Saturday, January 20, 2007

In which the blogger is played by Pierce Brosnan

The apparent unfilmability of the sensuous evocations of Patrick Suskind's Perfume was the staple lead of many reviews of the new movie, as if the novel itself wafted those smells from its pages. In response, the spirited blogger Jahsonic asks What makes a novel unfilmable? and begins a tentative checklist: "plotnessness, philosophical introspections". "Being a novel" would be my first suggestion. A novel should be a novel because it cannot be anything else. The hype generated by an adaptation as an adaptation indicates a lack of faith in its original form, most obviously a lack in the original's cultural authority, but also the residual lack inherent to all art. A question borne on this lack is the one that excites me, drives my entire interest in writing: what cannot be written? Most novels seem only too possible.

Proust's In Search of Lost Time is not unfilmable yet the three attempts I've seen have been at best disappointing. They're just films, while Proust's novel is somehow more and less than a novel. Harold Pinter's screenplay for Joseph Losey never got made probably because it responded in kind to the radicalism of the novel's form. The radio version of the screenplay confirmed to me Stanley Kaufmann's statement that it is "the best screen adaptation ever made of a great work and that it is in itself a work of genius". It wouldn't be congenial to commercial cinema in which adaptations are a means of obscuring the residual lack, turning a unique novel into "a major motion picture".

However, last week, the BBC went against the grain when it announced that plans to make a drama about the cold-blooded murder of Jean Charles de Menezes had been dropped. While some suspect political motives and the producer sees it as a betrayal of de Menezes family, I doubt the film would have done anything but give the murderers and those in the media who spread disinformation in the immediate and crucial aftermath, the benefit of the doubt, the doubt inherent to art.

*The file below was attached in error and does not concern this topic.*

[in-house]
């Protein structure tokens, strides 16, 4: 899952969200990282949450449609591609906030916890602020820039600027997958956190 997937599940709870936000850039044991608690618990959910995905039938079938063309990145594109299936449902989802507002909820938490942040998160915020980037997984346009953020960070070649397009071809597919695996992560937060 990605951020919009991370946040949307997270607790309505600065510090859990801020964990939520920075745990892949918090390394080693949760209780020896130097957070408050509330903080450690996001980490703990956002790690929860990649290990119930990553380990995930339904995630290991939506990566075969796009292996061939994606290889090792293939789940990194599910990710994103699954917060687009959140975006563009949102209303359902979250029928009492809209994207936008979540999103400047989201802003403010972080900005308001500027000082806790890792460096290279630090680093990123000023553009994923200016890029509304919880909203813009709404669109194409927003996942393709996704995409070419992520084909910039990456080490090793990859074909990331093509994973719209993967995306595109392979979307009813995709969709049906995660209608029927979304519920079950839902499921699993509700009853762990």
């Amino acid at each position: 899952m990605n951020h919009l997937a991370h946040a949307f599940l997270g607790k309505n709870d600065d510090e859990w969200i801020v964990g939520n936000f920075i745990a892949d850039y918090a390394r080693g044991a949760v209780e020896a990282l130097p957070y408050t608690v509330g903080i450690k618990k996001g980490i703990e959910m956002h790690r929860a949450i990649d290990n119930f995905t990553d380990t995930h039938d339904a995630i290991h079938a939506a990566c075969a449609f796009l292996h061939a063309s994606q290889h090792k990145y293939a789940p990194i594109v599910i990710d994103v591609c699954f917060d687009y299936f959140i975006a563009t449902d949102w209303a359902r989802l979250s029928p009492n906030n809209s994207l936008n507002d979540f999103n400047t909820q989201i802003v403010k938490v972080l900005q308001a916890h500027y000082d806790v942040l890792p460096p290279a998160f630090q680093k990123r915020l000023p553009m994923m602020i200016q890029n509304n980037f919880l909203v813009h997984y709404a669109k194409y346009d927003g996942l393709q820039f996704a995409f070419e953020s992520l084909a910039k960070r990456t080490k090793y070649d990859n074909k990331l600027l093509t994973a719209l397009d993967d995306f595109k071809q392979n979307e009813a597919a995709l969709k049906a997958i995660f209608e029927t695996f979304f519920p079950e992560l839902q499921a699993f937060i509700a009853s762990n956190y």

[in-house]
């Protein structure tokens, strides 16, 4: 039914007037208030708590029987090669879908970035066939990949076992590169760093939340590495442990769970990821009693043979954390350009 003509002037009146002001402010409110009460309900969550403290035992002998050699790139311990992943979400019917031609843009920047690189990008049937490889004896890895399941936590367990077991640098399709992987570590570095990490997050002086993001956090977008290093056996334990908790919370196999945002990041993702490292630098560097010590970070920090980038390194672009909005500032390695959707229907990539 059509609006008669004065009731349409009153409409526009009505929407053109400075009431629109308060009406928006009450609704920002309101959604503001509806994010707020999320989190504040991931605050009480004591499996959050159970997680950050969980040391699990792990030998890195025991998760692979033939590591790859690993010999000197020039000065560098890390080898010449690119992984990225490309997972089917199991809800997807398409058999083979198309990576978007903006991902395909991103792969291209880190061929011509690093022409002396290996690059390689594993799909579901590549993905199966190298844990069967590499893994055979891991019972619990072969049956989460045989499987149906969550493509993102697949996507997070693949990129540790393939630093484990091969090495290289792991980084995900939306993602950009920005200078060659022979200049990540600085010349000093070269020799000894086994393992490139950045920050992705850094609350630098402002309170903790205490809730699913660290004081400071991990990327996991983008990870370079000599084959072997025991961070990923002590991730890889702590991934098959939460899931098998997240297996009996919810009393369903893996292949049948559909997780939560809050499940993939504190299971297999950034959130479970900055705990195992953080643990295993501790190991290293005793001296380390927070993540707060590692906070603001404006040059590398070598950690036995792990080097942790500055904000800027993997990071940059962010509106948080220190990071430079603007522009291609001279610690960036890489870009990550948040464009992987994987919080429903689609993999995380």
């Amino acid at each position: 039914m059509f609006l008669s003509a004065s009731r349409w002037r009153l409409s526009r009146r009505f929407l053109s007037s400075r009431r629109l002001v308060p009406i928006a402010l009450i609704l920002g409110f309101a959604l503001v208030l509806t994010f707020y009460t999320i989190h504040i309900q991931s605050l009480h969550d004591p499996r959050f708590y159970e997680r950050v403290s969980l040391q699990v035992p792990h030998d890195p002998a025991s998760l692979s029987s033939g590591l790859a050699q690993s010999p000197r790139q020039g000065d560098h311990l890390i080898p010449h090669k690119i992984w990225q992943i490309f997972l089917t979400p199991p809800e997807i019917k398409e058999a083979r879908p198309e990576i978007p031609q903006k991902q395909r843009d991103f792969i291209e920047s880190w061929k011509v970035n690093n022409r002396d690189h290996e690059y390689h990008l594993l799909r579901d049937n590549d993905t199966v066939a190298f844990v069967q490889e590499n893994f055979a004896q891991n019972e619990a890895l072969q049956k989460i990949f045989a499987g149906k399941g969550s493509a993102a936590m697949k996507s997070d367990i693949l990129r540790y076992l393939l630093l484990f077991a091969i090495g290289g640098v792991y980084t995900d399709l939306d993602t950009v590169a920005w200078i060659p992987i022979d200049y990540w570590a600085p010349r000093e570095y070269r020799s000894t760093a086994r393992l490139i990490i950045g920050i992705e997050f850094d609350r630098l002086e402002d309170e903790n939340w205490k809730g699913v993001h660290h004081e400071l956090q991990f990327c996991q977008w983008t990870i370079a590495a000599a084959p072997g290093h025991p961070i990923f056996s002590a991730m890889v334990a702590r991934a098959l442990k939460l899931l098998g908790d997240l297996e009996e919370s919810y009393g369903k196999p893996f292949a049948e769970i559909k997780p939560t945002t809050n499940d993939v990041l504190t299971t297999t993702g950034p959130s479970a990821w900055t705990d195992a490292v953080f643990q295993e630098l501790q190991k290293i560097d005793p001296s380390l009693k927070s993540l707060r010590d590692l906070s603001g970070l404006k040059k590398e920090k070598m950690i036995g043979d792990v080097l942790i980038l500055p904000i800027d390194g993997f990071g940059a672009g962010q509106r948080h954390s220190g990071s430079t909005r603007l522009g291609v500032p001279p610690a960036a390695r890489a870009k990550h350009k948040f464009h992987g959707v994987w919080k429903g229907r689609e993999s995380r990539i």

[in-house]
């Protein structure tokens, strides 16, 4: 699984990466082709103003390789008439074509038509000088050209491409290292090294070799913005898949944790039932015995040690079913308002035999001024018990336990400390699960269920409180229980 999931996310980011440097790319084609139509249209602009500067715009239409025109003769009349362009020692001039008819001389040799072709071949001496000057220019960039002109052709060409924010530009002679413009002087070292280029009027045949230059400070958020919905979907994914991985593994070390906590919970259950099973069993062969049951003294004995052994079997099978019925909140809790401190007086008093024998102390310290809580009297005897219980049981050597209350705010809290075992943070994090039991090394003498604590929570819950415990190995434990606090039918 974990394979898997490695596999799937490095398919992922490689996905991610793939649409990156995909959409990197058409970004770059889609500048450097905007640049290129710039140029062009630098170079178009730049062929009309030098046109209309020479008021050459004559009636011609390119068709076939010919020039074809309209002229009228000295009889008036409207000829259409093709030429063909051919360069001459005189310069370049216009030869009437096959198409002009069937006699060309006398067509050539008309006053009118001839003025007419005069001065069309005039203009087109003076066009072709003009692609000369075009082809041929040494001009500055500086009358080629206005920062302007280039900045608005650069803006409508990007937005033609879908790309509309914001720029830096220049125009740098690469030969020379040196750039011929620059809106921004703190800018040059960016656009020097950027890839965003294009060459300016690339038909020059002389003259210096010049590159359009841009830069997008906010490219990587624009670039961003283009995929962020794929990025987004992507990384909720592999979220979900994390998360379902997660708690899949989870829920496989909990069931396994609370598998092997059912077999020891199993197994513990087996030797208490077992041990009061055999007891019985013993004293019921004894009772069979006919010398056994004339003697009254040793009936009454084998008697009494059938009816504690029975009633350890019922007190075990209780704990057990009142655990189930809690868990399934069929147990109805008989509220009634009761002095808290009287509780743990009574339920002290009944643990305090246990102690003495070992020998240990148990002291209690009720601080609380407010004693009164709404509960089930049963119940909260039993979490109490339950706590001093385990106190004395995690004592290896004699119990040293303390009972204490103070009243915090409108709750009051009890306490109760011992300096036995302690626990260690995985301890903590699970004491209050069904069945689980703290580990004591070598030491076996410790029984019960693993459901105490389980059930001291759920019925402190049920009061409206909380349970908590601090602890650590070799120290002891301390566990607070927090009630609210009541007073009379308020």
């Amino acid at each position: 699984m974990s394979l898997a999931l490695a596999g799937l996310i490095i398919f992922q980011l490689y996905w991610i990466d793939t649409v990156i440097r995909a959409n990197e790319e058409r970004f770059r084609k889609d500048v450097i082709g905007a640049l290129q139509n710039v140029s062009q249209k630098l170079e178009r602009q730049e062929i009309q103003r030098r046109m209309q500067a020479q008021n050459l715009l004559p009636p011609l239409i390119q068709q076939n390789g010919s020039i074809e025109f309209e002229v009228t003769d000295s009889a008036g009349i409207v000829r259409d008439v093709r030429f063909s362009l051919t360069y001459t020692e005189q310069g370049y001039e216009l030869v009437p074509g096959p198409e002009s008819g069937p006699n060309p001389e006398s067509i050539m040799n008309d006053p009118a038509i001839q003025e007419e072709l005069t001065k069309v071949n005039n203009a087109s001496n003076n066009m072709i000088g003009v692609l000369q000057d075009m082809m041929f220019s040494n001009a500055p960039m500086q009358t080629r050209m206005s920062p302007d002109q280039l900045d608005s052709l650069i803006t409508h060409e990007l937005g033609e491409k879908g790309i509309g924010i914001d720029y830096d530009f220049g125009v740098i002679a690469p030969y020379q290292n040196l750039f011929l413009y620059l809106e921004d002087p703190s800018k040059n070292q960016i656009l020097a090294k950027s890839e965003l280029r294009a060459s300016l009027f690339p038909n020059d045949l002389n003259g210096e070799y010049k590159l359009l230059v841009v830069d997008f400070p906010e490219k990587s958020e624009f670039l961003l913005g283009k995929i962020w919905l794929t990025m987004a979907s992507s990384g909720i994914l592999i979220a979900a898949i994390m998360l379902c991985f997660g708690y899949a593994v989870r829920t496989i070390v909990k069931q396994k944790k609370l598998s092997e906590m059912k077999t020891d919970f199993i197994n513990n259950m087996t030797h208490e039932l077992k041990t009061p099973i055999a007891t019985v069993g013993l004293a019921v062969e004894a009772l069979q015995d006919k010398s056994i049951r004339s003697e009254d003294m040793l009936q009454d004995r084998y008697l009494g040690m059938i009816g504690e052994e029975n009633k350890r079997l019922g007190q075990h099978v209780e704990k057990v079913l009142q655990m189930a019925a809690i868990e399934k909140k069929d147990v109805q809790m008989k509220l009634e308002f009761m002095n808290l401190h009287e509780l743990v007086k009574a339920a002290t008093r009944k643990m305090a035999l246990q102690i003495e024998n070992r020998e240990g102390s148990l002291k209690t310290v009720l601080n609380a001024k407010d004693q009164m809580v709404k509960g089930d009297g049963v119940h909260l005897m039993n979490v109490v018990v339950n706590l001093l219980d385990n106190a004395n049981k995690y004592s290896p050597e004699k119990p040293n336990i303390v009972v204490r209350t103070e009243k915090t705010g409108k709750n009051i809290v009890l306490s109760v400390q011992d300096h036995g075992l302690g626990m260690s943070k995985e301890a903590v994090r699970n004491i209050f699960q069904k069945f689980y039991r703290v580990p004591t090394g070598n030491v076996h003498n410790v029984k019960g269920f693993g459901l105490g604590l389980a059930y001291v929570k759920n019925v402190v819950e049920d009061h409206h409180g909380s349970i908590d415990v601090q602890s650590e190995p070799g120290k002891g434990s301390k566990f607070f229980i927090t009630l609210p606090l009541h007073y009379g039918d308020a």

1 comment:

  1. Anonymous4:18 pm

    It's how they, the media, sustain itself I suppose. By repackaging everything and milking it of all it's worth. Is it any wonder how obscenely incestuous and deterministic the entire charade is? This is all yesterday's news. I think there was one reason why Patrick Suskind's novel eventually got made, inevitably, and I'll bold it such: Perfume: The Story of a Murder.

    I wholly agree with you about what makes a novel film-retarded... because it's a novel? I'm sure this will seem unimaginatively obvious to others. But then again, there are moooovies out there that manage not only to equal it's origins, but surpass them. Or even offer a different perspective that's just as engaging. They are, wherever they are, but few exceptions, while the majority is well, shit.

    I think each medium should be well, respect each other and know and explore it's own strengths and weaknesses. Perhaps that's what's happening now, and it will continue, forever and ever and ever and ever and ever. It still just irks me though, to see someone talk about a movie like say, V for Vendetta, and call it a "cinematic philosophical artwork" and say it mines all the best characteristics of its "graphic" novel origin and streamline it into the most holy creation ever.

    Congratulations, you like novelty items calculated to resonate and insatiate via bullet-time + current events = teh awesome. And no respect to its origins or author who drafts it. Now go buy your mask and your black gown and parade around the White House. What cannot be written? Something that'll eventually be filmed.



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